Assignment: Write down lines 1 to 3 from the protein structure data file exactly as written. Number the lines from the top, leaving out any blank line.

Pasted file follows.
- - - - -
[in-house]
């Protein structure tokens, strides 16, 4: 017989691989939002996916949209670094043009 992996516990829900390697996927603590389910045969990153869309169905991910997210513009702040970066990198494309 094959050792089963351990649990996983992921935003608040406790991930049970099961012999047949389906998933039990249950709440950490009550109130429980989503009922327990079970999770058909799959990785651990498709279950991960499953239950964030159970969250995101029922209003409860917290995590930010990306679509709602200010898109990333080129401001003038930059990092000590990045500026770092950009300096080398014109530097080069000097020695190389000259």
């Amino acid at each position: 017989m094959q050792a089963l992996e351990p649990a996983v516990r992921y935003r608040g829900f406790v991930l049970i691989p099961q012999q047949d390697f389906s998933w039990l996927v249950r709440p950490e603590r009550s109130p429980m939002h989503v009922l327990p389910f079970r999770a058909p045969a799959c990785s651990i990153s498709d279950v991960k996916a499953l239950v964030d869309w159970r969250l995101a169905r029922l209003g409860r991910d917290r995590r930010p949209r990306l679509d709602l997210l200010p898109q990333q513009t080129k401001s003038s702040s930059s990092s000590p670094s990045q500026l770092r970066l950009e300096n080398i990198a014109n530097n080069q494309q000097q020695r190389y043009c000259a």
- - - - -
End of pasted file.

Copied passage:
[in-house]
């Protein structure tokens, strides 16, 4: 017989691989939002996916949209670094043009 992996516990829900390697996927603590389910045969990153869309169905991910997210513009702040970066990198494309 094959050792089963351990649990996983992921935003608040406790991930049970099961012999047949389906998933039990249950709440950490009550109130429980989503009922327990079970999770058909799959990785651990498709279950991960499953239950964030159970969250995101029922209003409860917290995590930010990306679509709602200010898109990333080129401001003038930059990092000590990045500026770092950009300096080398014109530097080069000097020695190389000259």
């Amino acid at each position: 017989m094959q050792a089963l992996e351990p649990a996983v516990r992921y935003r608040g829900f406790v991930l049970i691989p099961q012999q047949d390697f389906s998933w039990l996927v249950r709440p950490e603590r009550s109130p429980m939002h989503v009922l327990p389910f079970r999770a058909p045969a799959c990785s651990i990153s498709d279950v991960k996916a499953l239950v964030d869309w159970r969250l995101a169905r029922l209003g409860r991910d917290r995590r930010p949209r990306l679509d709602l997210l200010p898109q990333q513009t080129k401001s003038s702040s930059s990092s000590p670094s990045q500026l770092r970066l950009e300096n080398i990198a014109n530097n080069q494309q000097q020695r190389y043009c000259a």